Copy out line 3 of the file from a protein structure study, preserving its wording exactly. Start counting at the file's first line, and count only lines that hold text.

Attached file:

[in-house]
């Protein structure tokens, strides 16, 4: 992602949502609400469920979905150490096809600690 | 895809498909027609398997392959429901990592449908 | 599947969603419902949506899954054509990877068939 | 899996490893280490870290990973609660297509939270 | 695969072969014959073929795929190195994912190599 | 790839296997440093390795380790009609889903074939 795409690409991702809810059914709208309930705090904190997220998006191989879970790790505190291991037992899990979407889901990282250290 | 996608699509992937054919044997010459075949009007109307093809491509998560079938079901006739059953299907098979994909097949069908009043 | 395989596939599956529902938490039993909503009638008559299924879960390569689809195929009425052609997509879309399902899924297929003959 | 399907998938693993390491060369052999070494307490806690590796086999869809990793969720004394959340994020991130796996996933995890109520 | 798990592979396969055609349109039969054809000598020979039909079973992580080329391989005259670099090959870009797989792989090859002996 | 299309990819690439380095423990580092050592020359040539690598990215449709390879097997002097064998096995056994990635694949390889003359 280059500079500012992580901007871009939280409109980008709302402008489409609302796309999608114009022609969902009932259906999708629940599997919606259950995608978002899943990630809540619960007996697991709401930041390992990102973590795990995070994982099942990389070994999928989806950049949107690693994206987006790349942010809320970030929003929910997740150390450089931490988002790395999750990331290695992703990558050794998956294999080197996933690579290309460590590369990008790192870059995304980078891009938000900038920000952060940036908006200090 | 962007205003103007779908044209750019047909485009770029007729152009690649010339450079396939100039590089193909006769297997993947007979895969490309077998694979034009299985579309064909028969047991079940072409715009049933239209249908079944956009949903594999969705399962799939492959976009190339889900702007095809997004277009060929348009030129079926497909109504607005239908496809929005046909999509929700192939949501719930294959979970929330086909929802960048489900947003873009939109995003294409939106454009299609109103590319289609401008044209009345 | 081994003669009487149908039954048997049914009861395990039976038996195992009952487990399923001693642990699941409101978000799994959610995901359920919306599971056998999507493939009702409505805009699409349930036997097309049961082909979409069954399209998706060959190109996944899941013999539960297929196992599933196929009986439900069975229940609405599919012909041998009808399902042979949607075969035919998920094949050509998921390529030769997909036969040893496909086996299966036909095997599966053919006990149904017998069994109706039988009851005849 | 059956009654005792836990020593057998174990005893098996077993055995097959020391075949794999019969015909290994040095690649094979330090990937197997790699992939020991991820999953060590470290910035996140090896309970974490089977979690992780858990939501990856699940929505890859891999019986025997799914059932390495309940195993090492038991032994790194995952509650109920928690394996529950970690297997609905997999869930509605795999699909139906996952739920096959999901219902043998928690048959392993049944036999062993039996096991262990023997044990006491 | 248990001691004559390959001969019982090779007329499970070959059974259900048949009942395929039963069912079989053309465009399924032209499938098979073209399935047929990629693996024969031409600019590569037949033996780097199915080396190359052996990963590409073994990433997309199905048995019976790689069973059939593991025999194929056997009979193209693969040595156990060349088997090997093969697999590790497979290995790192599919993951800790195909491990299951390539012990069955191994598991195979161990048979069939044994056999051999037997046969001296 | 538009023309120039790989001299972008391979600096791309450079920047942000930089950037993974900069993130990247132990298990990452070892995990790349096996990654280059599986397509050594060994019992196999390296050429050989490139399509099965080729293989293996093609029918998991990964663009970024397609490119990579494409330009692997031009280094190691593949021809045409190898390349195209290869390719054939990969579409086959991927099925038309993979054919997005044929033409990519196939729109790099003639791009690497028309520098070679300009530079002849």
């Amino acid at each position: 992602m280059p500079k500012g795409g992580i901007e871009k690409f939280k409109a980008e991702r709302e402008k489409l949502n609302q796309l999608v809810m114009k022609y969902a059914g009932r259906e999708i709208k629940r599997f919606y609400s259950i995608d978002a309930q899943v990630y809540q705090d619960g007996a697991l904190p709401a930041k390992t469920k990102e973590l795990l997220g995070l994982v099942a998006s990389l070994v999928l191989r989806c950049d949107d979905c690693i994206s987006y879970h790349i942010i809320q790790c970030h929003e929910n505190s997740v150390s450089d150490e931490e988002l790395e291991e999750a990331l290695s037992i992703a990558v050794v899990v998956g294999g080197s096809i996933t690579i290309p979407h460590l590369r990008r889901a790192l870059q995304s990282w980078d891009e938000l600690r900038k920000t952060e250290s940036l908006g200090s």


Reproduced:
């Amino acid at each position: 992602m280059p500079k500012g795409g992580i901007e871009k690409f939280k409109a980008e991702r709302e402008k489409l949502n609302q796309l999608v809810m114009k022609y969902a059914g009932r259906e999708i709208k629940r599997f919606y609400s259950i995608d978002a309930q899943v990630y809540q705090d619960g007996a697991l904190p709401a930041k390992t469920k990102e973590l795990l997220g995070l994982v099942a998006s990389l070994v999928l191989r989806c950049d949107d979905c690693i994206s987006y879970h790349i942010i809320q790790c970030h929003e929910n505190s997740v150390s450089d150490e931490e988002l790395e291991e999750a990331l290695s037992i992703a990558v050794v899990v998956g294999g080197s096809i996933t690579i290309p979407h460590l590369r990008r889901a790192l870059q995304s990282w980078d891009e938000l600690r900038k920000t952060e250290s940036l908006g200090s």